The allegation to the effect that the contract required the defendant to provide stop signs at all points and intersections where traffic must be brought to a halt is subject solely to the construction that these responsibilities were required of the defendant only in those situations where the hazards were created by the defendant in resurfacing the highway. While conceivably the State Highway Department could contract with a private enterprise to erect permanent stop signs at designated places, it could not by contract or otherwise delegate to the discretion of another this exclusive authority to designate the erection of permanent stop signs.
Accordingly, the defendant had no duty or justification to erect stop or warning signs upon the side road over which it had no authority merely because it connected with the highway the defendant had contracted to resurface. A contractor has no authority, control, or responsibility over public ways outside the boundary of its contract provisions. See generally, Howard v. Knutson, 229 Mo. App. 267 ( 77 S.W.2d 158); and Austin v. Schmedes, 154 Tex. 416 ( 279 S.W.2d 326).
No cause of action is stated against the contractor in these petitions because of its failure to erect a stop sign or other warning signs, where it had no authority to do so.
2. The general allegation in the petitions charging that the defendant was negligent in constructing a dangerous intersection is in conflict with the express allegations that the defendant's contract was for resurfacing the highway. The necessary and reasonable implication from this allegation is that the highway had previously existed as had the intersection into it of the other road upon which plaintiffs were traveling. Moreover, the allegation that defendant had graded a large ditch on the south side of the highway does not support the charges of constructing a dangerous intersection. From the petitions it is apparent that this ditch was on the side of Highway 120 opposite from the point where the plaintiffs' car entered the intersection.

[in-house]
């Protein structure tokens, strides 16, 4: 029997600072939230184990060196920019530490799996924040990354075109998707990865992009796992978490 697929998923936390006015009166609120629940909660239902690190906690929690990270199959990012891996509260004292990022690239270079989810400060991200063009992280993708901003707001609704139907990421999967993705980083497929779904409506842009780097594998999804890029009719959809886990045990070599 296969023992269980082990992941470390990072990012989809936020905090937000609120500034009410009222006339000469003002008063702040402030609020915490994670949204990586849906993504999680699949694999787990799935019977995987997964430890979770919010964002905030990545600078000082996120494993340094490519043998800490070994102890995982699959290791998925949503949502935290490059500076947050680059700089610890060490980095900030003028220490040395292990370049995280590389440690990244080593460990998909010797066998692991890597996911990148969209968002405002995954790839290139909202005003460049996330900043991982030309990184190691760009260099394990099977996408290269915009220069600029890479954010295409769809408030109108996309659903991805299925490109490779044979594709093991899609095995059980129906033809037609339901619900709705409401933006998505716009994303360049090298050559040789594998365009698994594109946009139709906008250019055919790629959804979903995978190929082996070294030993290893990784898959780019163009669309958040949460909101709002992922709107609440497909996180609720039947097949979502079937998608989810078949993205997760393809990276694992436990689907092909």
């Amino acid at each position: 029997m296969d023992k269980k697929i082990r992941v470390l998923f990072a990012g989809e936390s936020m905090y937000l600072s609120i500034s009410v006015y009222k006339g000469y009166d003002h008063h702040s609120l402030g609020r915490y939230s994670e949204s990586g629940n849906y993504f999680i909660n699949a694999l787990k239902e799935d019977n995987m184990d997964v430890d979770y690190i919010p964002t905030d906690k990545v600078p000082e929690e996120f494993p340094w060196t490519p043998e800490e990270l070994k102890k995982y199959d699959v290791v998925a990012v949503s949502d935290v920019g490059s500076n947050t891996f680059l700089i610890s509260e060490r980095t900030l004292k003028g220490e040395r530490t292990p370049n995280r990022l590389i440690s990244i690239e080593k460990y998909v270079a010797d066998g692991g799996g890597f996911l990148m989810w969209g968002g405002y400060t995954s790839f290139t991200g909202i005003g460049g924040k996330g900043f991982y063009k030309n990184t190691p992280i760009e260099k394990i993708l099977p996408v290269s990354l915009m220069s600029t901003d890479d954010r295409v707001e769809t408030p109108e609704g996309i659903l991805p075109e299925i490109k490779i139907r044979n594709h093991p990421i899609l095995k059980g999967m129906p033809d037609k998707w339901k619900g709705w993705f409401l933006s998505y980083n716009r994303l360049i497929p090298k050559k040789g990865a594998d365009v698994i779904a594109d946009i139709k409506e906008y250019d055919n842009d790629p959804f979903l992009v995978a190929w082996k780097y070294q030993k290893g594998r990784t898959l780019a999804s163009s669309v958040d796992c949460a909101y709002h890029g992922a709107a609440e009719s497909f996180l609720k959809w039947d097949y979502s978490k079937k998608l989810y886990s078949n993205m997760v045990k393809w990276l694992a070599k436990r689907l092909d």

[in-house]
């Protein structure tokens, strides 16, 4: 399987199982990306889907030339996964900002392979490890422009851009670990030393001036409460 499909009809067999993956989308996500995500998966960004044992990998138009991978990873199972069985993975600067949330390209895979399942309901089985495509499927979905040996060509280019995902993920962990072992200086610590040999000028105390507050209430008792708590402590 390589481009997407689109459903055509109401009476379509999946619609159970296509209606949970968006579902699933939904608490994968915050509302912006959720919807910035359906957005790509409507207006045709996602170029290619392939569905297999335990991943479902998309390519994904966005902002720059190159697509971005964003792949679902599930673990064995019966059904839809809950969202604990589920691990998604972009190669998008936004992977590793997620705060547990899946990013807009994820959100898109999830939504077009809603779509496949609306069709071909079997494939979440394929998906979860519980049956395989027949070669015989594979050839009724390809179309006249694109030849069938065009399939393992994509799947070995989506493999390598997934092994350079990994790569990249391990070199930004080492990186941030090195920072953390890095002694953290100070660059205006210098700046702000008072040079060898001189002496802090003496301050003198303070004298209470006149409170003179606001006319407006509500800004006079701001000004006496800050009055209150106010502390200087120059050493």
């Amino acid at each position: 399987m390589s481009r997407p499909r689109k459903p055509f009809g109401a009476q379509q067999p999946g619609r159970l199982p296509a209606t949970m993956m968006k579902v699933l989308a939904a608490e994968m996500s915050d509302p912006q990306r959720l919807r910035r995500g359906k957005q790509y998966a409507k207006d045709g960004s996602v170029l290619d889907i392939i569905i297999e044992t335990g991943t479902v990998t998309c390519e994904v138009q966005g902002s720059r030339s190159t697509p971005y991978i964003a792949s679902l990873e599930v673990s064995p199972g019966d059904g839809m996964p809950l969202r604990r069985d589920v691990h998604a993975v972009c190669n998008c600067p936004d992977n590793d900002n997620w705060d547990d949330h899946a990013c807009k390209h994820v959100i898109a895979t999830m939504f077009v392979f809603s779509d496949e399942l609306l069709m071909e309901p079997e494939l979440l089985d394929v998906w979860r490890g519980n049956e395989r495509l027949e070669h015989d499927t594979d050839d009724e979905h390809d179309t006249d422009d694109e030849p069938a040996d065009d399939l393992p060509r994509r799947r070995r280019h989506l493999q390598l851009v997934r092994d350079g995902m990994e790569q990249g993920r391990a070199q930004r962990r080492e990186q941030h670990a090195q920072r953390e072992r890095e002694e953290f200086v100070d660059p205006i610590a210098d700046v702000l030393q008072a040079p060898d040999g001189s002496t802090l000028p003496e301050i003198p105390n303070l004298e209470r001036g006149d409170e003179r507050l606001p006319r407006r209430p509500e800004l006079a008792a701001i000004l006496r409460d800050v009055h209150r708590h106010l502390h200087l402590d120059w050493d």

The proximate cause of plaintiffs running into the ditch was the failure to stop at the dead-end intersection which they entered, crossing the highway upon which the defendant was working, and running into the ditch on the far side. The presence of the ditch was a static condition upon which the plaintiff driver's negligence operated to cause the injuries to the two plaintiffs.
The petitions charge that defendant graded and constructed a ditch at the intersection so that the bank on the south side was lower than the surface of Highway 120. It is a matter of common knowledge that banks of highways are usually either lower or higher than the road itself. The mere act of making the bank of the highway lower than the highway is not negligence. The bank must be lower or a drainage ditch must be constructed, otherwise water would remain upon the highway to imperil travelers.
The trial court did not err in sustaining the general demurrers to the petitions.
Judgments affirmed. Felton, C. J., and Hall, J., concur.